Execution

For the execution phase it’s crucial to have your participants keep a detailed description of your target developer profile in mind, minimum being age, years of experience programming (professionally), and desired programming language/ SDK/ API/ framework skills. The number of participants can vary – you can get good results with even 5 participants. For easy recruiting we chose to use TestingTime.

A big part of executing the study is reminding the participants about the tasks. You can turn this around: it’s more about seeing if they’re doing OK, if the instructions are clear, or if there’s anything else you could help them with. 

During the study make sure to read the diaries as they are filled in. This is really important as sometimes you need to ask clarifying questions or ask the participants to upload screenshots to make the issue clearer. Their entries will also inform your survey/interview (e.g., why haven’t you engaged on Slack?)

Data analysis

Once you have closed the study and collected the data you can start analysing it. As mentioned before there are some standard usability measures that could help (SEQ, number of errors) assess what needs to be tackled. I personally prefer to do affinity diagram analysis[17], grouping and regrouping items number of times (until it makes sense).

Now traditionally affinity diagram analysis is done with sticky notes, in a room, and a team that goes over the data. I’ve learned over the years to work with Excel/Google Sheets as it suits today’s fast paced working environment: people are busy and have limited time (even though it’s a lot more fun to do it the traditional way). 

As diaries and survey entries are already in digital form you can copy them in separate sheets within the same doc. For the diary entries it may be helpful to have participant ID as rows and days as columns and freeze those for easier navigation.

Screenshot 2020-01-21 at 10.45.00Start the analysis by copying significant items to a new sheet. I typically have one row for the overarching theme and then another one for supporting items. For each new iteration just duplicate the sheet and continue the analysis.

Once you feel that data is in a good enough state, share it with the team/ stakeholders for their input. For me, a good enough state is when you have regrouped 3-5 times and you have enough quotes to support the categories. The last part is crucial as team members/ stakeholders benefit from reading the quotes and empathizing with what developers are going through.

As a very last step prioritise discovered issues and ideate how to fix them. And voila! That’s it. Oh, one more big and important thing: make sure to execute on fixes that you and the team deem important. You’re doing it for the devs so it has to go live 😉 

Thnx to Anthony, Bernhard, and Moritz for their review and feedback on the blog post!


TL;DR: Diary studies are a great way of evaluating developer experience (DX) and developers’ first contact with your dev-related product as it’s the closest thing to learning coding as in the real world. When planning the study make sure that you have a doc that participants can refer back to with 1) study instructions and 2) detailed tasks. Provide code snippets for parts that are not important for the task and are a time-waste. When executing the study pay attention to diary entries as you might need to ask for clarifications/screenshots. Also these entries will inform your post-study survey/interview. Analyse the data with affinity diagram analysis using Excel/Google sheets.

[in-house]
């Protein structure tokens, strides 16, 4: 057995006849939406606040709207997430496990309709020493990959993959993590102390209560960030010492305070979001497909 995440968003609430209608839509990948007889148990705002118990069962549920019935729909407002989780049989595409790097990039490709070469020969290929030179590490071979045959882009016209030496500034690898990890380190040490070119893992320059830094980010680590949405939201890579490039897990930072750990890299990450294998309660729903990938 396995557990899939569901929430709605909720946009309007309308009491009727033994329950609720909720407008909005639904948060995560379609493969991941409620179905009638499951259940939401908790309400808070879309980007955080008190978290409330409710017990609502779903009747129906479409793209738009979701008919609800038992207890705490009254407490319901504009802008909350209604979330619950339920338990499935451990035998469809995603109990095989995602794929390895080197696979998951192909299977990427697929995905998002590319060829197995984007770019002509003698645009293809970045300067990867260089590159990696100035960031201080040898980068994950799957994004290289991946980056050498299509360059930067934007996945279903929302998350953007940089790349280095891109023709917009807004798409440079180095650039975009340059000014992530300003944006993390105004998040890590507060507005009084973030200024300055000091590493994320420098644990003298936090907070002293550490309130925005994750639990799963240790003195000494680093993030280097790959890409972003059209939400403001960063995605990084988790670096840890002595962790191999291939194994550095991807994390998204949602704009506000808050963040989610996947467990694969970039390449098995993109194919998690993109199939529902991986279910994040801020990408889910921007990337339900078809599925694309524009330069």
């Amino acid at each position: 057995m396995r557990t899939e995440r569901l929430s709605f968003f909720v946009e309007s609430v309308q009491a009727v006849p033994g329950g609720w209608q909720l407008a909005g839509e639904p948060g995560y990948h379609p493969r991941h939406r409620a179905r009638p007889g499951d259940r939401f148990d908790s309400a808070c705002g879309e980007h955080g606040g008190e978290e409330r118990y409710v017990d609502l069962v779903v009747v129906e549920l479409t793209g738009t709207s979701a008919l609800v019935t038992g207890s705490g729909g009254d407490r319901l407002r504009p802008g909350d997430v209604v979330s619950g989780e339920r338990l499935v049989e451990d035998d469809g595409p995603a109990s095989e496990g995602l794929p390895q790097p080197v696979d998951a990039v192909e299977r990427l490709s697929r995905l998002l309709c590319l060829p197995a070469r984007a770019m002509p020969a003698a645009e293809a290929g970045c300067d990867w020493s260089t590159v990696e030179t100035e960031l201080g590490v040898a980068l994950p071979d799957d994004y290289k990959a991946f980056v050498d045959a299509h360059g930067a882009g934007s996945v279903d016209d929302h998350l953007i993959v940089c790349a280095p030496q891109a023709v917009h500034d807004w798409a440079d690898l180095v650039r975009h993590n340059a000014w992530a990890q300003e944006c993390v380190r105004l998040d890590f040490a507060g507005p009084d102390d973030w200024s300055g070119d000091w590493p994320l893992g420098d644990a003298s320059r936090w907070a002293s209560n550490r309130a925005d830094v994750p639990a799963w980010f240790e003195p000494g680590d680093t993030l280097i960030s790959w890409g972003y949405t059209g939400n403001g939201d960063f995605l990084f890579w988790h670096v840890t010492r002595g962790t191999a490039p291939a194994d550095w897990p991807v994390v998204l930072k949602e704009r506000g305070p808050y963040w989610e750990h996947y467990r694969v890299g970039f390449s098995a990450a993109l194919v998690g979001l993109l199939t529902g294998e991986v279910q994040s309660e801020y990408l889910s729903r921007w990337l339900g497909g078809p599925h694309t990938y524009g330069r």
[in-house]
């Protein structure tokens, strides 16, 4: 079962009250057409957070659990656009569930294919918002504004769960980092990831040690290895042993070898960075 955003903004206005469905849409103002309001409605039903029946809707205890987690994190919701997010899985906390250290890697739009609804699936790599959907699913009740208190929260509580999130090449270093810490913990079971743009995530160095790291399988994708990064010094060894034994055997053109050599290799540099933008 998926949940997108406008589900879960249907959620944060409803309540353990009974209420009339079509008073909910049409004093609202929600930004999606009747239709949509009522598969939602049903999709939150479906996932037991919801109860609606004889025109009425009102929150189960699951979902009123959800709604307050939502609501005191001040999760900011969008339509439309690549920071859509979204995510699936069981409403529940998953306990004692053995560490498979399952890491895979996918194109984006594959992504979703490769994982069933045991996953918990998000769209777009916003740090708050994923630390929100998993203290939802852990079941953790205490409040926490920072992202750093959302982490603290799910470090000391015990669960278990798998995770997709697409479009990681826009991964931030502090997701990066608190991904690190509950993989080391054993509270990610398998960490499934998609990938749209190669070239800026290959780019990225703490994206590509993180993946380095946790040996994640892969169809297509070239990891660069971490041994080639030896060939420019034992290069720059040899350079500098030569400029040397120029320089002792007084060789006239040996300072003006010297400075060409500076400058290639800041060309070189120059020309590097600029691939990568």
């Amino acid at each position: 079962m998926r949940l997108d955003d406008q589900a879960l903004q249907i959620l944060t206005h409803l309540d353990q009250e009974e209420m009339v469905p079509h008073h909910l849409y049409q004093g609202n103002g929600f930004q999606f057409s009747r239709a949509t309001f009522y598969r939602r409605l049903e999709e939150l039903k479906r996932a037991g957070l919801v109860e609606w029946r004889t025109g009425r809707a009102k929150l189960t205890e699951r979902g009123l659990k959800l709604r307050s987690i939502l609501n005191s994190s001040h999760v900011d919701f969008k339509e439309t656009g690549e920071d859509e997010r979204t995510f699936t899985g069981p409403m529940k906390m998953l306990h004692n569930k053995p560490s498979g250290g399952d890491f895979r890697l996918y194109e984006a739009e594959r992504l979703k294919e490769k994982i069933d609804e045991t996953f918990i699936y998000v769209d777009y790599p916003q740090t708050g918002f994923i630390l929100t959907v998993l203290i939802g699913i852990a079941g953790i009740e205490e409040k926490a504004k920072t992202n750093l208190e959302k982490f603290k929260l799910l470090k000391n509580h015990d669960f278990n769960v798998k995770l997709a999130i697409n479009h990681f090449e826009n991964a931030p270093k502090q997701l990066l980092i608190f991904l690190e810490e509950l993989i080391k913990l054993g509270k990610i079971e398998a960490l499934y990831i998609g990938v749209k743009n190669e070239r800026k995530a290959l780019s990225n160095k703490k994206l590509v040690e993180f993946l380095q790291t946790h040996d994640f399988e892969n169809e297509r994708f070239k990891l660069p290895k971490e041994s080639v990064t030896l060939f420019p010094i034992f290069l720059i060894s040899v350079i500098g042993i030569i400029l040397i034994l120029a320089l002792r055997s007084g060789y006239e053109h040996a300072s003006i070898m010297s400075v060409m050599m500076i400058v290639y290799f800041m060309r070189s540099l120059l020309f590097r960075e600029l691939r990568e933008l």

References

[1] https://hackernoon.com/the-best-practices-for-a-great-developer-experience-dx-9036834382b0

[2] https://medium.com/@albertcavalcante/what-is-dx-developer-experience-401a0e44a9d9

[3] https://medium.com/apis-and-digital-transformation/great-developer-experiences-and-the-people-who-make-them-b97b544caba9

[4] https://dev.to/stereobooster/developer-experience-how-i-missed-it-before-47go

[5] https://uxdesign.cc/contributing-great-developer-experience-designer-e1f497b0fb4

[6] https://www.hellosign.com/blog/the-rise-of-developer-experience

[7] https://www.aavista.com/how-to-create-a-good-developer-experience-for-your-api/

[8] https://www.moesif.com/blog/api-guide/api-developer-experience/

[9] https://blog.apimatic.io/

[10] https://blog.apimatic.io/what-exactly-is-developer-experience-1646b813df14

[11] https://uxmastery.com/resources/techniques/

[12] https://octoverse.github.com/#top-languages

[13] https://www.programmableweb.com/apis/directory

[14] https://insights.stackoverflow.com/survey/2019#overview

[15] https://www.daxx.com/blog/development-trends/number-software-developers-world

[16] https://www.testingtime.com/en/blog/diary-studies-a-practical-guide/

[17] https://www.interaction-design.org/literature/article/affinity-diagrams-learn-how-to-cluster-and-bundle-ideas-and-facts

[18] https://measuringu.com/seq10/

Release of Daml SDK 0.13.46

Sandbox

  • The sandbox uses a new payload format for authentication tokens (JWTs). The old format is
    deprecated, but still works.
  • Metrics are now namespaced by "daml" and their names have been standardized to snake_case.

Daml Studio

  • Scenarios with unserializable result types no longer crash the scenario service.
  • Fix a bug introduced in 0.13.43 that caused Daml studio to stop responding after code completions were requested.

Daml-LF

  • Prohibit contract IDs in contract keys completely. Previously, creating keys containing absolute (but not relative) contract IDs was allowed, but lookupByKey on such a key would crash.

Daml Compiler

  • Added a --drop-orphan-instances flag in daml damlc docs.
  • The modification times in a DAR are now fixed to a given value which makes the output of daml build deterministic in single-threaded mode (which is the default).

JSON API

  • The HTTP JSON API now uses the same payload format for authentication tokens as the sandbox. The
    old format is deprecated, but still works.